After air to be provided to the enclosure 96 passes through the water separator element 143 it is directed around the tubes or conduits 139 containing the high pressure gaseous fluid of the reheat heat exchanger 114 and the low pressure air is thus warmed somewhat so that the relative humidity thereof is less than the cooler air immediately above the water separator element 148 and beneath the conduits 1313. The air is then conditioned and can be passed through the outlet 124 of the reheat heat exchanger 114 and into a tube or conduit 1611' which is con- 8 nected in fluid communication with the enclosure 96 to discharge the air thereinto.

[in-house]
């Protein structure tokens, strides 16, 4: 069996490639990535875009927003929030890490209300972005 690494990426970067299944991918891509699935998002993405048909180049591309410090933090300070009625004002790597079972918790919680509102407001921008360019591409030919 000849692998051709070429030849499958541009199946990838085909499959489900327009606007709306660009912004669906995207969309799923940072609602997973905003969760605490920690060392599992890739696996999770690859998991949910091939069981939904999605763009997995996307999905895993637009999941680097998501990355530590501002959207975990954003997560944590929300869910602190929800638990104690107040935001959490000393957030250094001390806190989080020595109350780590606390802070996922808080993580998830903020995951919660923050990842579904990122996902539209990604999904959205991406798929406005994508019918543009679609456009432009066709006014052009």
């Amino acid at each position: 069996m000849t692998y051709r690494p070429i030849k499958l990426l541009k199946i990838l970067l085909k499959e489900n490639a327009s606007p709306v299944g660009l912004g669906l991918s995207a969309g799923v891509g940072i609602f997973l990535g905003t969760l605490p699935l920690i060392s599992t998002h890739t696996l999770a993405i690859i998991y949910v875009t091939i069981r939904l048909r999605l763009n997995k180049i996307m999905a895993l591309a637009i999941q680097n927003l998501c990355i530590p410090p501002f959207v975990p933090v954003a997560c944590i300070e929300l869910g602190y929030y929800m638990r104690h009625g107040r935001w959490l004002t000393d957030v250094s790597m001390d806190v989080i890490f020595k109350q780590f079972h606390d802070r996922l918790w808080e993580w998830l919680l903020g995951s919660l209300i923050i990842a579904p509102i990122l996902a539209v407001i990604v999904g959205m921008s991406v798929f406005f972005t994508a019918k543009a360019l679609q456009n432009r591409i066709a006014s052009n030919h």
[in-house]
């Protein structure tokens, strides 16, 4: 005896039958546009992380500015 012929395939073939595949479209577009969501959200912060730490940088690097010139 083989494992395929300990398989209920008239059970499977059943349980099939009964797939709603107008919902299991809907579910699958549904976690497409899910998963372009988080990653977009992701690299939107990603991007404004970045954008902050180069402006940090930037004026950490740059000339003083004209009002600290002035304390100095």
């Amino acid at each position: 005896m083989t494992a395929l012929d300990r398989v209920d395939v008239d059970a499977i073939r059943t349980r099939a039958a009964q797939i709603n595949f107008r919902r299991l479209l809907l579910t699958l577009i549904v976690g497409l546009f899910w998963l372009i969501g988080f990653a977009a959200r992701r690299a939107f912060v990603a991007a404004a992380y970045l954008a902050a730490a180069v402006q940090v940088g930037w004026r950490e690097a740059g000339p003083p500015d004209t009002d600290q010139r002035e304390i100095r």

Air from the enclosure 96 can be recirculated through the system if desired. For this purpose, a conduit or tube 162 is connected in its end portions to the enclosure 96 and preferably to a filter unit 164 having a filter element 166 therein operable to remove dust and other particles from the air passing therethrough. Another conduit 168 is connected in its end portions to the filter unit 164 and to the inlet 26 of the compressor 22 to provide a closed system. As an alternative, the air leaving enclosure 96 can be discharged to the atmosphere or into heat exchanger inlet 54 and atmospheric air can be drawn into the inlet 25 of the compressor 22.